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Separating and restricting access to data are two common features of building a backend. Separating data is crucial for multi-tenant systems. It means that even though all your users have data in the same table, they are only able to see and access the data that belongs to them.
Restricting Access (Role-Based Access Control) takes this to another level if, for example, there are special roles assigned to users like an admin who may have permission to access more data than a standard user. You can read more on restricting access or RBAC by clicking the link at the beginning of this paragraph.
For this example, we have three users in our user table: Steph, Klay, and Jordan.
There is also an items table. Each item belongs to a user.
Require authentication for the API endpoint.
db: items.user_id = auth id
Add an expression to the Query All Records function for items.
Filter the record where the user_id must be equal to the auth id.
When we go to run the API endpoint in Run&Debug, an auth token is required to run the API. In Xano, we can easily search for a user to use a auth token for testing. In your application, the user will need to authenticate first by logging in or signing up.
Let's select user 2, Klay and run the API endpoint:
The result is all the items associated with user id = 2:
Items only belonging to user 2 are returned.
We can add an additional layer of security with the use of preconditions.
First, use a Get Record on the user table with a field value of the auth id.
Get the user record with the auth id.
Then use a precondition to enforce the auth ID is equal to the id from the Get Record.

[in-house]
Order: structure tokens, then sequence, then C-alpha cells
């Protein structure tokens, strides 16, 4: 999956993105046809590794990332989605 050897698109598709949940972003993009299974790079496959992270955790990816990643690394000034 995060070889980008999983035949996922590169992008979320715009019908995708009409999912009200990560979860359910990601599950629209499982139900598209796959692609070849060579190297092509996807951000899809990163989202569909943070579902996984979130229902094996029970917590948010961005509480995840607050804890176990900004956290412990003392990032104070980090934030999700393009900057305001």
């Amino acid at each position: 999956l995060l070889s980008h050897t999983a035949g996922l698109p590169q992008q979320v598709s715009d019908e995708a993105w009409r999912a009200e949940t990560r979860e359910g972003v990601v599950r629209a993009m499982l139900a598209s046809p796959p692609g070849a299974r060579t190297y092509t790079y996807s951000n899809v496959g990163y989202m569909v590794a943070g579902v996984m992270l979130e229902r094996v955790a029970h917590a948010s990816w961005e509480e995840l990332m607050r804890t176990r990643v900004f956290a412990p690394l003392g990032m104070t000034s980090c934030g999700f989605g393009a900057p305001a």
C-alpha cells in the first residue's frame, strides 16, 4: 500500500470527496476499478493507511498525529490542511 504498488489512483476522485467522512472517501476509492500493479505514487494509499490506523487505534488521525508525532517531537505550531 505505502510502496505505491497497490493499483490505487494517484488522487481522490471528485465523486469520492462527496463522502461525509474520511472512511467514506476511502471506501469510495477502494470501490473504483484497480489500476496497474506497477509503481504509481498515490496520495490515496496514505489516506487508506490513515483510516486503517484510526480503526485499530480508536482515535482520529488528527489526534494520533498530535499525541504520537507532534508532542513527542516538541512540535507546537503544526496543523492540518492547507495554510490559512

auth id = var: user.id
Set a precondition where the ID of the user record is equal to the auth id.
When it comes to editing data, the function stack will also use a precondition. The API endpoint will once again require authentication.
First, we need to Get the Record of the item that the user wants to edit.
First, Get the Record that the user is trying to edit.
Getting the existing record allows us to check if it belongs to the user.
Next, use a Precondition to say:
var: items_1 |GET| "user_id" = auth id
The precondition enforces that the record belongs to the user trying to edit it. Using the GET filter makes sure that the record exists - if it doesn't the precondition will fail.
Here we use the GET filter with a default value of 0. This helps us account for existence of the record we want to edit. If the record does not exist, the precondition will trigger because a user_id value of 0 will not match the auth ID.
If the precondition passes, then the function stack will continue to run and edit the data. If it fails, it will throw an error and stop execution.
Last modified 9mo ago